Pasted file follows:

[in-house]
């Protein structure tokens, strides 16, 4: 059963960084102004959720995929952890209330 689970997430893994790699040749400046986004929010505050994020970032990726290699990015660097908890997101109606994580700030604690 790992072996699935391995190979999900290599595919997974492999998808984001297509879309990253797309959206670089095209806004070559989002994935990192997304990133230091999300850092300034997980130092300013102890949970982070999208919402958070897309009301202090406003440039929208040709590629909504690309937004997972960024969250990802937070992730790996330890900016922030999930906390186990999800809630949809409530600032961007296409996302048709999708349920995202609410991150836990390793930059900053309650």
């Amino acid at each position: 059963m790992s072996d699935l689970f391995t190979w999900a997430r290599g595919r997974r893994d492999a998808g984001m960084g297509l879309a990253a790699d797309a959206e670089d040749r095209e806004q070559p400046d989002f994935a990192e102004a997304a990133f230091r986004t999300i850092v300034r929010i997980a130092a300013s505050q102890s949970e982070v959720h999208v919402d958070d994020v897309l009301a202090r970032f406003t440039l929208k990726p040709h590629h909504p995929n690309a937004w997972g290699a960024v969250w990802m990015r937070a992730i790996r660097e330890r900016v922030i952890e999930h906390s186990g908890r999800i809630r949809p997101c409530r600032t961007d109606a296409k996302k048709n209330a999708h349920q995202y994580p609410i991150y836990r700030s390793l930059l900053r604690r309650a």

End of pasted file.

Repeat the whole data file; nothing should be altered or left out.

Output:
[in-house]
């Protein structure tokens, strides 16, 4: 059963960084102004959720995929952890209330 689970997430893994790699040749400046986004929010505050994020970032990726290699990015660097908890997101109606994580700030604690 790992072996699935391995190979999900290599595919997974492999998808984001297509879309990253797309959206670089095209806004070559989002994935990192997304990133230091999300850092300034997980130092300013102890949970982070999208919402958070897309009301202090406003440039929208040709590629909504690309937004997972960024969250990802937070992730790996330890900016922030999930906390186990999800809630949809409530600032961007296409996302048709999708349920995202609410991150836990390793930059900053309650």
């Amino acid at each position: 059963m790992s072996d699935l689970f391995t190979w999900a997430r290599g595919r997974r893994d492999a998808g984001m960084g297509l879309a990253a790699d797309a959206e670089d040749r095209e806004q070559p400046d989002f994935a990192e102004a997304a990133f230091r986004t999300i850092v300034r929010i997980a130092a300013s505050q102890s949970e982070v959720h999208v919402d958070d994020v897309l009301a202090r970032f406003t440039l929208k990726p040709h590629h909504p995929n690309a937004w997972g290699a960024v969250w990802m990015r937070a992730i790996r660097e330890r900016v922030i952890e999930h906390s186990g908890r999800i809630r949809p997101c409530r600032t961007d109606a296409k996302k048709n209330a999708h349920q995202y994580p609410i991150y836990r700030s390793l930059l900053r604690r309650a």